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Junk-food ads' effect on children scrutinized
WASHINGTON — Watch out, Dora the Explorer, Yoda and all you wacky, prehistoric critters from "Ice Age": The feds could be on your tails.
With childhood obesity soaring and an array of cereals, snacks and sodas plastered with images of kid-friendly characters, the Federal Trade Commission (FTC) is taking steps to examine how manufacturers market to children.
A federal Institute of Medicine report said two years ago that the food industry spent $10 billion to $12 billion annually to reach children through the media, promotions, packaging and other means, often relying on popular cartoon characters. Last year, the institute concluded that the flood of junk-food ads was linked to growing waistlines.
But the advertising and grocery industries say their study found that ad spending aimed at children dropped from 1993 to 2003. They challenged whether the increase in childhood obesity could be blamed, in part, on advertising.
Request of Congress
At Congress' request, the FTC is prepared to force about 50 food and beverage manufacturers and fast-food restaurant companies to fork over details on how much they spend on such marketing and how they market. An agency spokeswoman said the requests would be the equivalent of subpoenas.
The FTC has asked for public comments, due by Dec. 21, on its planned study. After taking the comments into account, the FTC will send the plan to the White House Office of Management and Budget for review.
Some health and consumer watchdogs wonder how aggressively the FTC can regulate advertising directed at children. In 1980, under pressure from the industry, lawmakers stripped the FTC of its rule-making authority over such ads.
But amid growing concerns over childhood obesity, Congress asked the agency last year to begin studying the matter.
Watchdog and health groups hope that the incoming Congress will consider ending the 1980 restriction.
"This is a very high priority for us, and we're going to be doing a very rigorous study of the food-marketing industry," said Mary Engel, the FTC's associate director for advertising practices. Victoria Rideout, a vice president of the Kaiser Family Foundation who has studied the issue, said the FTC inquiry could be an important step.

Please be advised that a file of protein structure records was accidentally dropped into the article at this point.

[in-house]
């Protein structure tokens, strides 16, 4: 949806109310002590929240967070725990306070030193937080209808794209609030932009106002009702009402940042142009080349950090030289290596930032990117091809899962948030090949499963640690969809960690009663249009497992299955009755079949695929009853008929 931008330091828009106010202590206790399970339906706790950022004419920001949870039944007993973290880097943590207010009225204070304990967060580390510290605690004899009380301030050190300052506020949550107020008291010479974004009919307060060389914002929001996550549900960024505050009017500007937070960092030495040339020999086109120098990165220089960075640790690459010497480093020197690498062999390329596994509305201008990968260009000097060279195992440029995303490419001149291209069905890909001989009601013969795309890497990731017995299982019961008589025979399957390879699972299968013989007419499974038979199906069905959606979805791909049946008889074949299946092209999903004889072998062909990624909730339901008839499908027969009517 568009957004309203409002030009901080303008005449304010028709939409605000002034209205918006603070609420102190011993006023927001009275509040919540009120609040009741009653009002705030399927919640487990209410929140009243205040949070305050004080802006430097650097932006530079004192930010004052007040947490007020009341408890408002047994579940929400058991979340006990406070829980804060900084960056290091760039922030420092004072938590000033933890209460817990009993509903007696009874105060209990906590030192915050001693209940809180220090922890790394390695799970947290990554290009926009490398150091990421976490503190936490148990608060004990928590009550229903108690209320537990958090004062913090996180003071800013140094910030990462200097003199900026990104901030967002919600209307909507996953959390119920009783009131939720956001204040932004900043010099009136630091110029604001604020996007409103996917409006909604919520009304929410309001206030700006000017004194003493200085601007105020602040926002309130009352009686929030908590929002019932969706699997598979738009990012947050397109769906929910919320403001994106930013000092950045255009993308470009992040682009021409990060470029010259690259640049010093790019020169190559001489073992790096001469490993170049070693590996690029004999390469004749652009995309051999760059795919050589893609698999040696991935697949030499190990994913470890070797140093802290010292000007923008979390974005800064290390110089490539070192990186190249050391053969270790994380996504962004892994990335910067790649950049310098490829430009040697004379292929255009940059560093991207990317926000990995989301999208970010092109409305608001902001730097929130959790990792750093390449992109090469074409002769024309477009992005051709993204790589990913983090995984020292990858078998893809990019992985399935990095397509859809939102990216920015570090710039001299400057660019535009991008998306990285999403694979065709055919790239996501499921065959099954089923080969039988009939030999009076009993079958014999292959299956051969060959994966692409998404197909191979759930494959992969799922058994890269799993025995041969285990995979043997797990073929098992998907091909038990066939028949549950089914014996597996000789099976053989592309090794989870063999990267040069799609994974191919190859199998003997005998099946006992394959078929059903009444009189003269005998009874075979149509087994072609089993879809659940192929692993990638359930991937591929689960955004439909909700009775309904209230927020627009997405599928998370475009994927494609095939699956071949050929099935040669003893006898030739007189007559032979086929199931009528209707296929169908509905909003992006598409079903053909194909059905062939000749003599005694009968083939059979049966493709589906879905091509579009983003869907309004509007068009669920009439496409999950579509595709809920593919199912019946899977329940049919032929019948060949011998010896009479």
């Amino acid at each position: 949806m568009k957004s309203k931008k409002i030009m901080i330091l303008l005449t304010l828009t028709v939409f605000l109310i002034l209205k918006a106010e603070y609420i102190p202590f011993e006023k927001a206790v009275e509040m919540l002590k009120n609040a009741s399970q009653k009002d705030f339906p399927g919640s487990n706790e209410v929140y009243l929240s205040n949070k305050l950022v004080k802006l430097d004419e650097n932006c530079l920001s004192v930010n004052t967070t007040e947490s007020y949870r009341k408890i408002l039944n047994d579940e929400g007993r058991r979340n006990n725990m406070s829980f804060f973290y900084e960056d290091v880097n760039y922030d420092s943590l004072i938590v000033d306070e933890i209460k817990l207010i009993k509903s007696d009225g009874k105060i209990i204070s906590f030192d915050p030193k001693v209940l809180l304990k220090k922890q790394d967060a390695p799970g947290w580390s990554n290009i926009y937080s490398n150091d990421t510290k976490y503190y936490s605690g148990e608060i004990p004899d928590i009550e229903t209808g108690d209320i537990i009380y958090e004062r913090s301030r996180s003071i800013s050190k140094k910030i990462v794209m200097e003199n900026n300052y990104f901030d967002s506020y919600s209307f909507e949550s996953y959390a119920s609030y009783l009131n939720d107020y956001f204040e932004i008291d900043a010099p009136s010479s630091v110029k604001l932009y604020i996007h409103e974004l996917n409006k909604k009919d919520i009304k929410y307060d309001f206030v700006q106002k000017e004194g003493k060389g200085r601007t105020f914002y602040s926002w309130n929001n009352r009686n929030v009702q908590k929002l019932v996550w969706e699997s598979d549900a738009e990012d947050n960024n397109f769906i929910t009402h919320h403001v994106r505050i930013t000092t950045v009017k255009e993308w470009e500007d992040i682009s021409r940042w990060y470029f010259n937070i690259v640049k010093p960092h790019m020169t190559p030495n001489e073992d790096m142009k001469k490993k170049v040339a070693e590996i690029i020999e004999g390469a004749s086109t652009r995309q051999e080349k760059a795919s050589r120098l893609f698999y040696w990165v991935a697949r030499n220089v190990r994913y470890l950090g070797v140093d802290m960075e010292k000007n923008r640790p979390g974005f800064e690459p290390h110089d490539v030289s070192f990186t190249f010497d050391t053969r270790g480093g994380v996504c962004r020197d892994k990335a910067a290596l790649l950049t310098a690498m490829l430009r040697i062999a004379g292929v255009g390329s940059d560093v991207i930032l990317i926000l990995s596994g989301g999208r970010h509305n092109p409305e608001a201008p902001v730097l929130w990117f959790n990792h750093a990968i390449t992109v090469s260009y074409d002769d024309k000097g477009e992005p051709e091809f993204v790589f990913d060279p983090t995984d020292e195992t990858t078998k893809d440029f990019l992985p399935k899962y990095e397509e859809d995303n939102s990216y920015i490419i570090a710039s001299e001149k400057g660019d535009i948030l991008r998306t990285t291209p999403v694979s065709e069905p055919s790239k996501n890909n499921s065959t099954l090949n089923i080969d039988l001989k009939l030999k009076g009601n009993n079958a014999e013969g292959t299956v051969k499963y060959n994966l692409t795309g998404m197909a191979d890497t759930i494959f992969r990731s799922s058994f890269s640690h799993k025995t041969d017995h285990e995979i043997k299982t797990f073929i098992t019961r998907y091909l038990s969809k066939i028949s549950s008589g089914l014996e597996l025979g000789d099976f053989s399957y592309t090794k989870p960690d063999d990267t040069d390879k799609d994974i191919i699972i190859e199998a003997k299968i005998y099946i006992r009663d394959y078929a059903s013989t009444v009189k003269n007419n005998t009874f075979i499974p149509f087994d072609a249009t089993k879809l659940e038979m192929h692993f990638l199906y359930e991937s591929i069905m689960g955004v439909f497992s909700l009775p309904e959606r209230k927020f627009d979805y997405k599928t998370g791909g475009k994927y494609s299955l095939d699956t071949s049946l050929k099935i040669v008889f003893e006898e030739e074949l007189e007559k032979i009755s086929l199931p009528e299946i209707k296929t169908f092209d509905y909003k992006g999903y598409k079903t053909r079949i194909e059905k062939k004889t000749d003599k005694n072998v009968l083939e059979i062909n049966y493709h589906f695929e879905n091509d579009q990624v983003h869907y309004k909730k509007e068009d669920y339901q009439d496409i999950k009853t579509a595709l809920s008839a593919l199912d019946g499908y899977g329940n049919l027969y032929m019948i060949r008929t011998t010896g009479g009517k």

"Government agencies and policymakers have experienced a lot of frustration in trying to get information about what food companies are doing to advertise their products to kids," she said. But with childhood obesity at 16 percent, more than three times higher than it was in 1980, pressure has been building on the food industry to curb marketing sugary, high-fat food to children.
The concern isn't limited to the United States. On Friday, the United Kingdom banned all junk-food advertising from all children's channels, children's programming and all programs that might appeal to children younger than 16.
Food companies respond
Several food companies have responded to the mounting concern by offering more healthful product lines. Some use cartoon icons such as SpongeBob SquarePants to hawk fresh fruit and other more nutritious offerings.
Ten major food and beverage manufacturers, responsible for more than two-thirds of the ads directed at children, pledged last week to promote more healthful foods or lifestyles in at least half of their ads.
The voluntary guidelines were the product of the Council of Better Business Bureaus and the National Advertising Review Council.
"The initiative represents an innovative effort to promote healthier dietary choices and lifestyles to children," said Joan Bernstein, a former FTC consumer-protection official who organized the guidelines' development.
Reaction from outside the industry was mixed. Michael Jacobson, executive director for the Center for Science in the Public Interest, which has championed a get-tough approach to junk-food ads, called the new guidelines "a joke."
Sugar-coated cereals are allowed to qualify as "healthy," he said on the group's Web site. Jacobson compared the industry's "healthy lifestyle message" to "Ronald McDonald pedaling a bike while peddling junk food."
Copyright © 2006 The Seattle Times Company